Dissemination of IT for the Promotion of Materials Science (DoITPoMS)


Vibrational states

The frequencies of a molecule’s vibrational modes, and hence the shifts in wavenumber, are determined by the reduced mass μ and the bond strength k.

As a simple example N2 has only one vibrational mode. The reduced mass is given by:

$$\mu = {{{m_1}{m_2}} \over {{m_1} + {m_2}}} = {{14u \times 14u} \over {14u + 14u}} = 7u = 1.162 \times {10^{ - 26}}{\rm{kg}}$$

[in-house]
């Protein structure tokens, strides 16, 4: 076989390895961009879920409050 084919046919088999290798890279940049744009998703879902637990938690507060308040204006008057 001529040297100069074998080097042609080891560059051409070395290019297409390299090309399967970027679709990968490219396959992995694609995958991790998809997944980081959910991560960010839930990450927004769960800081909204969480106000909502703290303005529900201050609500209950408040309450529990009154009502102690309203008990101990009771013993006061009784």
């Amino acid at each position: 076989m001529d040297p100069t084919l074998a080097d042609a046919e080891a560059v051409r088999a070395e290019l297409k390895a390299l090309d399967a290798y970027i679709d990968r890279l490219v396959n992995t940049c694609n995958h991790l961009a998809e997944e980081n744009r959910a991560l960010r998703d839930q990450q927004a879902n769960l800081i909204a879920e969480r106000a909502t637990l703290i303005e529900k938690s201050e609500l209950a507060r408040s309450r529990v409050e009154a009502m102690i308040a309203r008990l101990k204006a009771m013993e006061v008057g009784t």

The two nitrogen atoms are joined by a strong triple bond, with a force constant k = 22.95 N cm-1. The vibrations are simple harmonic, so the frequency, and hence wavenumber, can be determined:

$$\eqalign{ & \nu = {1 \over {2\pi }}\omega = {1 \over {2\pi }}\sqrt {{k \over \mu }} \cr & \lambda = {c \over \nu } = 2\pi c\sqrt {{\mu \over k}} \cr & \tilde \nu = {1 \over \lambda } = {1 \over {2\pi c}}\sqrt {{k \over \mu }} \cr} $$

In this example the wavenumber is 235900 m-1 or 2359 cm-1.